Historical Portraits Picture Archive

Leda and Zeus Signed with initials and dated 1933

Duncan Grant 1885-1978

Leda and Zeus, Duncan Grant
Oil, watercolour and charcoal on canvas
20th Century
27 ½ x 36 ½ in. (69.8cm x 92.7cm)
Richard Philp Gallery, Grosvenor House, 2008. Private Collection, UK.
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The turn of the Twentieth Century witnessed an over-haul in British art with the more rigid formalities of the academic Victorian age giving way to an increasingly liberal and gestural approach. From this epoch of change emerged a number of young artists who would challenge convention and help carve the exhilarating identity of modern British art. This exceptional work by Duncan Grant epitomises the freshness and dynamism of which they were capable.

One of the most influential protagonists of this period was the Bloomsbury Group – a set of upper middle-class artists, writers and thinkers whose collaborative inter-disciplinary influence was central to artistic developments in the first half of the twentieth century. Members of the group included amongst others; art critic Roger Fry, economist John Maynard Keynes, writer Virginia Woolf and biographer (and cousin of Grant) Lytton Strachey.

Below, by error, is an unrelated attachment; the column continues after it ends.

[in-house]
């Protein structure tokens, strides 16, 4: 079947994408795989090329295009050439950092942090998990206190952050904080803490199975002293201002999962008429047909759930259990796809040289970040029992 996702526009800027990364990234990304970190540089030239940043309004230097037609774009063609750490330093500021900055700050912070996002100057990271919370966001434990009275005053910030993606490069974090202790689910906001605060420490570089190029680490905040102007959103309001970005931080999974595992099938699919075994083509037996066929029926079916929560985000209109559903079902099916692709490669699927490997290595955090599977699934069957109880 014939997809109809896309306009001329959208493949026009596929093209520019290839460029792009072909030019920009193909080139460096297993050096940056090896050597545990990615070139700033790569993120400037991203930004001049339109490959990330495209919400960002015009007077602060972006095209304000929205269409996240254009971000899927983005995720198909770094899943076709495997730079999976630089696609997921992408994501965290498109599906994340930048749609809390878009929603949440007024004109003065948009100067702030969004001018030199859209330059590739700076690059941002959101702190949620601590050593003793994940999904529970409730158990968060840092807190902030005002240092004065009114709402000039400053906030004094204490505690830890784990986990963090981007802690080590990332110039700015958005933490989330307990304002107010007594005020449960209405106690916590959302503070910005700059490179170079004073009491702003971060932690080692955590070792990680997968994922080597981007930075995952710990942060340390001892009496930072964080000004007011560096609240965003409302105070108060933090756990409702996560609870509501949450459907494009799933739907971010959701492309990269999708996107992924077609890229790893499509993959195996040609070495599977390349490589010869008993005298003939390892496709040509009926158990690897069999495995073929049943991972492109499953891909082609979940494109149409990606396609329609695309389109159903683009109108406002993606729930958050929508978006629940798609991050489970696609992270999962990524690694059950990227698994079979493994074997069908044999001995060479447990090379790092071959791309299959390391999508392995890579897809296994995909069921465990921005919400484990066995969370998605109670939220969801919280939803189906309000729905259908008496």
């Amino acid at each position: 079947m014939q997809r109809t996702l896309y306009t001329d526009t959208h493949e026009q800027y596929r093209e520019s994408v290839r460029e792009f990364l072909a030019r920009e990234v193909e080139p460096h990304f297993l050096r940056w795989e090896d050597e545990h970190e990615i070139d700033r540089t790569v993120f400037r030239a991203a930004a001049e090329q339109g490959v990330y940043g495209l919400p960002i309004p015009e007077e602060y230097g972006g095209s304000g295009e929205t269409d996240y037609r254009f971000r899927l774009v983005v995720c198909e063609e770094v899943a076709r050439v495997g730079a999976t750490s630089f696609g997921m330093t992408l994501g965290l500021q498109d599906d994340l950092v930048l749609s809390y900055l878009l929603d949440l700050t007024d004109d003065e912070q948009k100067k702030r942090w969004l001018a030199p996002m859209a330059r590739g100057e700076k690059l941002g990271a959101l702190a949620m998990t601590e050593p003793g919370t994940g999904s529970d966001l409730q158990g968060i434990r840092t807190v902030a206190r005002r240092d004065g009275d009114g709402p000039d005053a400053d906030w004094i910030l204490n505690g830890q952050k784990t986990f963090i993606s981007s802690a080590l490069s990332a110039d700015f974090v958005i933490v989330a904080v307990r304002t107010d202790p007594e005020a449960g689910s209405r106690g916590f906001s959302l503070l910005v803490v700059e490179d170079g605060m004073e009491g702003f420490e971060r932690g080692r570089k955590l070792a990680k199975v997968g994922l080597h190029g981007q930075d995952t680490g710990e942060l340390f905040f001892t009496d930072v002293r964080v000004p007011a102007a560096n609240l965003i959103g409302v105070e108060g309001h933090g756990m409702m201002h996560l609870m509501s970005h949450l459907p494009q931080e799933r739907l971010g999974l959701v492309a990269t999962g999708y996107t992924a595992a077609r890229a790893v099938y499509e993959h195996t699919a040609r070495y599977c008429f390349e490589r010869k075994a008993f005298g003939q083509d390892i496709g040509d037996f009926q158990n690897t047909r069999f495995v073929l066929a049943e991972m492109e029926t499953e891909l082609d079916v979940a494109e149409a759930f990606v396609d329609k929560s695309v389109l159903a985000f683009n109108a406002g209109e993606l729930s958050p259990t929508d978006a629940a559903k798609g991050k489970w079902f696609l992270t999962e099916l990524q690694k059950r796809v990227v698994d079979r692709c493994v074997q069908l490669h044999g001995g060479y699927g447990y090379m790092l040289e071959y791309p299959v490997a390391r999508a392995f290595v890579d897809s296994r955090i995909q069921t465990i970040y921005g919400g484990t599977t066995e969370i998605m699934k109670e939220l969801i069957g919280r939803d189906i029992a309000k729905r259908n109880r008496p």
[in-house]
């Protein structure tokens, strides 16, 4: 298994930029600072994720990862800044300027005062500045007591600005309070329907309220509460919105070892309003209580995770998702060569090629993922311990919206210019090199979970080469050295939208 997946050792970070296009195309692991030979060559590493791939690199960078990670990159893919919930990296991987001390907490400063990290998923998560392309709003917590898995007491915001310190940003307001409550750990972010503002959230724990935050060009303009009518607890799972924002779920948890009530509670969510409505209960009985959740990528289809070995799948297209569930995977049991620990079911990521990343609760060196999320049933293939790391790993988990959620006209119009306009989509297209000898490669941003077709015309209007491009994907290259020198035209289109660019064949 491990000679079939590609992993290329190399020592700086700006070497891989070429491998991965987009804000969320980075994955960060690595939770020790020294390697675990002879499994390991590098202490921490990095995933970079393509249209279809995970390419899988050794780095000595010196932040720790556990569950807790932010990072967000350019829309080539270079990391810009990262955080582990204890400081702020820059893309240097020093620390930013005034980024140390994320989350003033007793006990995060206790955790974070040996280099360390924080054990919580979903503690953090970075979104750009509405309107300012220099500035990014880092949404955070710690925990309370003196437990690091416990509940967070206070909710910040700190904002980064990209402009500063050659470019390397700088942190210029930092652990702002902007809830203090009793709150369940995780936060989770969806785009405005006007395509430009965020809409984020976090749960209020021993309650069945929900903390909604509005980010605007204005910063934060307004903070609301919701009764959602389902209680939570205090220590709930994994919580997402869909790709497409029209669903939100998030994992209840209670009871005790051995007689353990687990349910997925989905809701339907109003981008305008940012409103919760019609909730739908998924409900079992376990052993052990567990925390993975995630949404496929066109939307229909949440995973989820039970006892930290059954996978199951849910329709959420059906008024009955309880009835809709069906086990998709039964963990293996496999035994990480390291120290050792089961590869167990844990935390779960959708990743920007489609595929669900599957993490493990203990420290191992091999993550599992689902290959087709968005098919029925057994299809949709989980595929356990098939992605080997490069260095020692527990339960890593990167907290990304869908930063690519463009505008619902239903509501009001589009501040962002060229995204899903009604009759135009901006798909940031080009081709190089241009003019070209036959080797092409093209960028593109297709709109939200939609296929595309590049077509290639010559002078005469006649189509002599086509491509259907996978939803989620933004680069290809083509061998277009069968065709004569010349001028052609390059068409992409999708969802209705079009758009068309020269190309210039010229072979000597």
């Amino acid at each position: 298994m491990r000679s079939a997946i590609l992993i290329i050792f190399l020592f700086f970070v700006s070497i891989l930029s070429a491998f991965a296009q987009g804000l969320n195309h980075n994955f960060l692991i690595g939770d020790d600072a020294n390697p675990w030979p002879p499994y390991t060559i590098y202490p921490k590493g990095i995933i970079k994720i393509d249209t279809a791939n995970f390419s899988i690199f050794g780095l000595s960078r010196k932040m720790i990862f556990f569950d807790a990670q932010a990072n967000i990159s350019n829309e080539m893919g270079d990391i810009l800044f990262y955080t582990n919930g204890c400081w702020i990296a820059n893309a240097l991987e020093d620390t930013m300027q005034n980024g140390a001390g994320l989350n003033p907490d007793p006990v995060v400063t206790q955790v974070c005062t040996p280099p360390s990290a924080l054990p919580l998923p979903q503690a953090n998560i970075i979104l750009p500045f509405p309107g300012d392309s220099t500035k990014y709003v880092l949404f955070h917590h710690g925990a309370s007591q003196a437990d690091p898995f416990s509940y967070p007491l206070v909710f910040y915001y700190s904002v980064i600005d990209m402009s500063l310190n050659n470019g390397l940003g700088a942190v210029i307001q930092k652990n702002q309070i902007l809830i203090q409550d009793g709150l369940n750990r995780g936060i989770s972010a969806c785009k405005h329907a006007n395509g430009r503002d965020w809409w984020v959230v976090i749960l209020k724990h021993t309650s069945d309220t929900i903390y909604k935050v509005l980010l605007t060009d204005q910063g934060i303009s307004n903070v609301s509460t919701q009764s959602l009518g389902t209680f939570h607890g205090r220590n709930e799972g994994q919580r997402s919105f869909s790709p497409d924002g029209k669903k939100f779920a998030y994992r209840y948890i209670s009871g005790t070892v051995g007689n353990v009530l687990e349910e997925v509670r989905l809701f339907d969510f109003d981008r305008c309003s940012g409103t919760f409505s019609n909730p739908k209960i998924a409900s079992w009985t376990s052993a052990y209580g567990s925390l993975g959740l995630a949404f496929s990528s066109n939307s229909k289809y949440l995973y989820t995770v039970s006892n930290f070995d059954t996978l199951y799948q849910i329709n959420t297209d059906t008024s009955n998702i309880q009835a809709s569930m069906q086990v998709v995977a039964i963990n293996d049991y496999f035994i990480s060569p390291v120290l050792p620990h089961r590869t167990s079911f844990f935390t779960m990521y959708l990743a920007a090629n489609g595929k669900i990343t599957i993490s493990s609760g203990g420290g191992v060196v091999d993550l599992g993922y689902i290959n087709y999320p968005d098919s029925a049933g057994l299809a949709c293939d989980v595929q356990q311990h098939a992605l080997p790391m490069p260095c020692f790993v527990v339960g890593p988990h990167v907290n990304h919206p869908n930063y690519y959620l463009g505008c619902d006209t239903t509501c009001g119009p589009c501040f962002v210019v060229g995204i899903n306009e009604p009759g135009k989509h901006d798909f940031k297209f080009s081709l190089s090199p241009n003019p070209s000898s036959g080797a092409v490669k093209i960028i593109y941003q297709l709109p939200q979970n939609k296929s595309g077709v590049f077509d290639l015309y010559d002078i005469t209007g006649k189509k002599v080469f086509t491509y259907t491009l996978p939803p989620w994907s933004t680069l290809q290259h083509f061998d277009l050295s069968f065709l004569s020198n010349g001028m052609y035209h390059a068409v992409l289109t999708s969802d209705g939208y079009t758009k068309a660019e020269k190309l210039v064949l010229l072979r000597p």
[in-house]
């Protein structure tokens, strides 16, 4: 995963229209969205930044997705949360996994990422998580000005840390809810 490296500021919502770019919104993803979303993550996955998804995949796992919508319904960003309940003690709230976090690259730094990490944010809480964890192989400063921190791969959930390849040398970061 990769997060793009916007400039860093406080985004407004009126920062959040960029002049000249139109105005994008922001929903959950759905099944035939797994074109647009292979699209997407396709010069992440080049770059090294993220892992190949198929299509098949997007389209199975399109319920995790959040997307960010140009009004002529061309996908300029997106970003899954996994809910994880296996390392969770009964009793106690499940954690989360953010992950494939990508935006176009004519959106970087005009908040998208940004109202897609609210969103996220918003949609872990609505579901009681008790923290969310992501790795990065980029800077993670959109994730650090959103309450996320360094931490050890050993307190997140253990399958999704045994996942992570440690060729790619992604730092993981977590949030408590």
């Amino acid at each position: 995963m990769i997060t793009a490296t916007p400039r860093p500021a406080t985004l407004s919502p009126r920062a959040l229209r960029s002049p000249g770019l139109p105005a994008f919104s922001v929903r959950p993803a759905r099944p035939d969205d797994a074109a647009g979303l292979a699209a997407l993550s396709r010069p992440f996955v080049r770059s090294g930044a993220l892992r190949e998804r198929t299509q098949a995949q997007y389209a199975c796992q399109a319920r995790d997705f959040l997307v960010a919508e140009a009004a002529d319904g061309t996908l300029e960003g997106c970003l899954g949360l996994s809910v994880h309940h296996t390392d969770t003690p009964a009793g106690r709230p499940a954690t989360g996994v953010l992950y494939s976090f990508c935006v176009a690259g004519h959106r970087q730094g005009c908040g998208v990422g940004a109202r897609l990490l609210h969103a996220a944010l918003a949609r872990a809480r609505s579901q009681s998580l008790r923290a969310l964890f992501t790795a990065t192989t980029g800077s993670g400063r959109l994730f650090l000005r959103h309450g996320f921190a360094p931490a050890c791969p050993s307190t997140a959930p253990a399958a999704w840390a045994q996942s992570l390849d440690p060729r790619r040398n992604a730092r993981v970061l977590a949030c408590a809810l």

In 1913 Fry founded the Omega Workshops and invited Duncan Grant and Vanessa Bell to play central roles as creative directors. The aim of the workshop was break the barrier between the fine and decorative arts and to amalgamate the expressive graphic designs of the Bloomsbury Group with less established art forms including stained glass, furniture, textiles and painted murals.

Despite Grant’s sexual inclination towards men (he was at one point a lover of his cousin Lytton Strachey), an intimate relationship began to develop between Grant and Bell which would ultimately last their lifetime. Their support and encouragement of each other’s work also led to a number of collaborations, most notably on the series of murals for John Maynard Keynes’ rooms at King’s College, Cambridge, finished in 1922.

Grant’s popularity rapidly rose during the inter-war years, helped in part by his involvement as a costume and set designer for a number of popular performances including The Enchanted Grove and the ballet Swan Lake. It was during the late 1920s and '30s that Grant began to explore darker, more sensual classical themes in his work, drawing influence in particular from Greek mythology, as seen in the present work. The subject we see here is taken from the Greek myth of Leda and the Swan. Zeus, who was in love with Leda, the wife of Tyndareus, king of Sparta, came to her beside a river in the disguise of a swan and seduced her. Leda then laid two eggs from which emerged the twins Castor and Pollux and Helen of Troy and Clytemnestra.

Although this theme has been explored at length by generations of previous artists from Leonardo da Vinci through to Paul Cezanne, Grant has approached the theme differently by refraining to present Leda as an object of lust and beauty. Instead Grant has interweaved the two forms together and achieved dynamicity and tension through a more gestural display of technique, using a combination of oils, watercolours and charcoals and demonstrating a mastery of post impressionistic technique pioneered on the continent.
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